Origin of Wheat Flour as we know it today actually was in the second decade of the 20th century. Prior to that date the only wheat grown was soft shelled wheat and the type of flour produced was typically what we would consider stone ground whole wheat. At that time a rust blight basically decimated the US wheat crop for more than two years in a row. Essentially, soft shelled wheat could no longer be easily grown in the US. Farmers switched to hard shelled wheat, which is immune to the blight but millers quickly found that the hard shell gave a very different flavor and texture to the wheat. The steel roller method of milling was then deployed to create a product which more closely approximated the soft shelled wheat flour of a few years earlier. Later on millers tried to sell whole wheat flour as such, successfully.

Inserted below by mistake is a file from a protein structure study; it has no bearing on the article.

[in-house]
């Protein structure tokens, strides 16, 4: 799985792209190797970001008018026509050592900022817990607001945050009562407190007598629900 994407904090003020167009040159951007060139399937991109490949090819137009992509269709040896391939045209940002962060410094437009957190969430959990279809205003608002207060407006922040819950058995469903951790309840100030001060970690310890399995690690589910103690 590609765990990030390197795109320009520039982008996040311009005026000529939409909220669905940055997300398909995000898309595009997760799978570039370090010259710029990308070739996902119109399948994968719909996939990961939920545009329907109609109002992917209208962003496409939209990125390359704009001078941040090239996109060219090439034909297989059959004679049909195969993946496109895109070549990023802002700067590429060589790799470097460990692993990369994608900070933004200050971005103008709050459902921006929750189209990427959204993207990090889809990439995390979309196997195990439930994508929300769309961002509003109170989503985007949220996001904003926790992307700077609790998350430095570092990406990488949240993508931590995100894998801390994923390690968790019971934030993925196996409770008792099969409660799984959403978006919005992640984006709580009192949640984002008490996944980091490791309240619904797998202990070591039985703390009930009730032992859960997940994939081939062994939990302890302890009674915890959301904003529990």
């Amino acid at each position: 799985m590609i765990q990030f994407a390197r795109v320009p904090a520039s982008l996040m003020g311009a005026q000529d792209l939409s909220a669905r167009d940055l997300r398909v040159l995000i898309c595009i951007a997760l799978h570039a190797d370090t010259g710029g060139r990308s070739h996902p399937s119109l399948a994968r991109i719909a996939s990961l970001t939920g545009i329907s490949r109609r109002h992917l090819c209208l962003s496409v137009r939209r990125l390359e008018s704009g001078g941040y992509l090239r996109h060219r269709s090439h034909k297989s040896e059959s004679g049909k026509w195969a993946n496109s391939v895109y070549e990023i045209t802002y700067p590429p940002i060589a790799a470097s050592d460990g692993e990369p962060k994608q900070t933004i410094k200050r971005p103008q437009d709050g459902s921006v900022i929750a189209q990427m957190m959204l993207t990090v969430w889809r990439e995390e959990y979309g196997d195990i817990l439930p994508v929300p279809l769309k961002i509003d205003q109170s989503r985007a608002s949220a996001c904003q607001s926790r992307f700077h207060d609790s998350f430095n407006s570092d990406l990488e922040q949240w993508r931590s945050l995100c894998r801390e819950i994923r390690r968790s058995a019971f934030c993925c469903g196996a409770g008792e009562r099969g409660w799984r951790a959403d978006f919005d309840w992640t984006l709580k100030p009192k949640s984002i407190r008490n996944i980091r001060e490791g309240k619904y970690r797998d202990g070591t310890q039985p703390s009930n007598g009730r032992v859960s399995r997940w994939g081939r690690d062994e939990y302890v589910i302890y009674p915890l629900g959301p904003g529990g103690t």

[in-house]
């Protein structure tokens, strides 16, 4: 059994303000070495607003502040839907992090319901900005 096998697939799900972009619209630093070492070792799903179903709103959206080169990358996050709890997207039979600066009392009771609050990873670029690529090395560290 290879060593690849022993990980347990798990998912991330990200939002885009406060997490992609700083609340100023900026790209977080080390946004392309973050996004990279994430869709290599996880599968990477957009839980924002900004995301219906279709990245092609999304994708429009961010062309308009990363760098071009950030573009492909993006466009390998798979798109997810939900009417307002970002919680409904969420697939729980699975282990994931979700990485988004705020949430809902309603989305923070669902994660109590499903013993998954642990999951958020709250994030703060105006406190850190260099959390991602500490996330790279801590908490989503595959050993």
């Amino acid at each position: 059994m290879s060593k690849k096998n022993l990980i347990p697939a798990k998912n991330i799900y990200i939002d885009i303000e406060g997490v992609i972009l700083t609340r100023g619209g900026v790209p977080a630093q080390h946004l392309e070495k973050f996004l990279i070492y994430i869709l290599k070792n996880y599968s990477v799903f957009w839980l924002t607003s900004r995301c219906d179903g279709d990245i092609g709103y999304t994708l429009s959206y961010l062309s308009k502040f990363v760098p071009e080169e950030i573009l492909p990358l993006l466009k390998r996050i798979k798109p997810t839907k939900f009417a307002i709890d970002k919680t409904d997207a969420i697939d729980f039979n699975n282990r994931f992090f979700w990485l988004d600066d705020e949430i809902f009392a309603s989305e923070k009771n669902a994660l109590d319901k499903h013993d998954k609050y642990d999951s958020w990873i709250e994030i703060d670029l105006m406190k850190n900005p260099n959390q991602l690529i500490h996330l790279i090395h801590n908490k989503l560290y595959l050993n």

This switch from soft to hard shelled wheat was one of the causes of the "dust bowl" of the 1920's as the demands of hardshelled wheat on the soil were significantly different than soft shelled wheat.